I could never accept the first one. A player has every right to play on no matter what the circumstances. I know you can say that a position is 'clearly lost' but I can always find positions where people would disagree on that. What is lost according to one player still has play according to another. Besides, even if a player thinks he is losing he is entitled to play on. He may want to learn by seeing how his opponent wins the game, or he may be hoping for an blunder (why not?) or he may think he can win on time (playing your moves within time is part of the game). I often hear players say that they would have won but they ran out of time and it's not fair. Sorry. The reason you are 'winning' may well be because you took so long making your moves whereas your opponent moved more quickly; if they win on time that is good gameplay.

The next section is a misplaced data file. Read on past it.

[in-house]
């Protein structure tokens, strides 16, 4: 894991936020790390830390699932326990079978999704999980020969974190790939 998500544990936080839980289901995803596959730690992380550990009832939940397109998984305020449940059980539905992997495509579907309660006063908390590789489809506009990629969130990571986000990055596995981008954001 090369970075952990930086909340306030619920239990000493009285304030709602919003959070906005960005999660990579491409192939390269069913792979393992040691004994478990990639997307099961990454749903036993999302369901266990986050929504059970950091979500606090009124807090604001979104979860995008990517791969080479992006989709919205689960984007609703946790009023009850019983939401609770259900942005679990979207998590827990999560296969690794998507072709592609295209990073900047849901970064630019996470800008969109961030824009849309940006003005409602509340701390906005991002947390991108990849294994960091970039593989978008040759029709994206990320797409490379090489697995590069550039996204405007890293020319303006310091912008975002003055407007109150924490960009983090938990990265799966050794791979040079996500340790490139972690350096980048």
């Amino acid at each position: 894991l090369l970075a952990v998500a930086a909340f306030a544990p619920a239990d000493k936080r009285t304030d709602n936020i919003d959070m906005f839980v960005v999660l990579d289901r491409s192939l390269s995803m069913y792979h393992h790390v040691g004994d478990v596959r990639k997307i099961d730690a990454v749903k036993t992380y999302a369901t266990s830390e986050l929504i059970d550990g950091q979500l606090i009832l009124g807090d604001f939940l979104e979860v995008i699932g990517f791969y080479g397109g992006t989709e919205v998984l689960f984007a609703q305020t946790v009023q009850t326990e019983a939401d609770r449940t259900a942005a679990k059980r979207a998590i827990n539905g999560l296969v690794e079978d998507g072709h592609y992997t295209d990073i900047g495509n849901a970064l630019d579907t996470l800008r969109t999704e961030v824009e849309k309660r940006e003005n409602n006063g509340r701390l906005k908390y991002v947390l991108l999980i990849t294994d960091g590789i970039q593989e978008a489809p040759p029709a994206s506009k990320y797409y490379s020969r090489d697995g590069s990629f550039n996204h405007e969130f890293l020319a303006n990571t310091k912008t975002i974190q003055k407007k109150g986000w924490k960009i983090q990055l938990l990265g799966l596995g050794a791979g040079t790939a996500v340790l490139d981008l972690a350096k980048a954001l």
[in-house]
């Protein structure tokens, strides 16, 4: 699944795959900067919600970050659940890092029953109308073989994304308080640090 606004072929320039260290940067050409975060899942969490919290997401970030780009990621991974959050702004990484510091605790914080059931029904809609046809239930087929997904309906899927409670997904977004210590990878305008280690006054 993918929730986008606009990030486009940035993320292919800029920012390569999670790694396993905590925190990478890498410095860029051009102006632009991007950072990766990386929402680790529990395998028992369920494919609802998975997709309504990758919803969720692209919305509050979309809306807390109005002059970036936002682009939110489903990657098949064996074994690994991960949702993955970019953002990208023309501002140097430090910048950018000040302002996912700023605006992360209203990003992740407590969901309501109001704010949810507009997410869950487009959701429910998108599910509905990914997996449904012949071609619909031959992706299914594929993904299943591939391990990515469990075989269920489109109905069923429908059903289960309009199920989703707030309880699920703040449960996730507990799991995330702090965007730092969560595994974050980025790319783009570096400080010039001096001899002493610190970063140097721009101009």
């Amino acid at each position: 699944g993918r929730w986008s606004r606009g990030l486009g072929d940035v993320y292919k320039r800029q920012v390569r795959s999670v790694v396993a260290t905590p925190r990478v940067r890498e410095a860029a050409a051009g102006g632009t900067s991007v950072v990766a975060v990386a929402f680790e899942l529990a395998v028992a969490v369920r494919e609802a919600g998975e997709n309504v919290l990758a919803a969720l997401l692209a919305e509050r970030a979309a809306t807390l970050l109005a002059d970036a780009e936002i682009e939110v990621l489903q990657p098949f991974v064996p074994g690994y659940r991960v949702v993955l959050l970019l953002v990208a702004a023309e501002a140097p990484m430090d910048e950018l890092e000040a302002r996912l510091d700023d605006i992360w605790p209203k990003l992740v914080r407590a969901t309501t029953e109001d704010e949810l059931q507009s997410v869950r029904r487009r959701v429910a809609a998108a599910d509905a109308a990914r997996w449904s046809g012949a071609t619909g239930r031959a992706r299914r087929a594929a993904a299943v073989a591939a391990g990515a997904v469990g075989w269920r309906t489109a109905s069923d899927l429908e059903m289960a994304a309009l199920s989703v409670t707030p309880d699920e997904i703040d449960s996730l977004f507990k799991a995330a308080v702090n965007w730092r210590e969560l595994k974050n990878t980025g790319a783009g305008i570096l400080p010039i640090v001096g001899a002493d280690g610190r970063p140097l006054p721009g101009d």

zenwabi

Corum, my chess friend, there is merit in what you say. A player certainly does have the right to play until checkmate.  However, I was talking about playing on in a "ridiculous position that does not even have a drawing chance" for the weaker side. That sort of behavior shows no respect for your opponent, and, if there are more rounds to play that day, shortens the break time for both players. 

Example: I was at the Chicago Open last year, and one of my kid opponents announced to his dad before the game that he was definitely going to beat me. OK, a little trash talk. When it became apparent he was going to lose, he played on until the position became ridiculous, he was down to a lone king, but still, he played on. He resigned much later, 1 move away from mate, and then refused to shake hands. 

My basic point is that our opponents deserve our respect & thanks, because without them we will not have a game of chess. So we should not force them to expend time playing out a ridiculous position. Yes, what constitutes a "ridiculous position" is subjective. But we all know one when we see one, eh?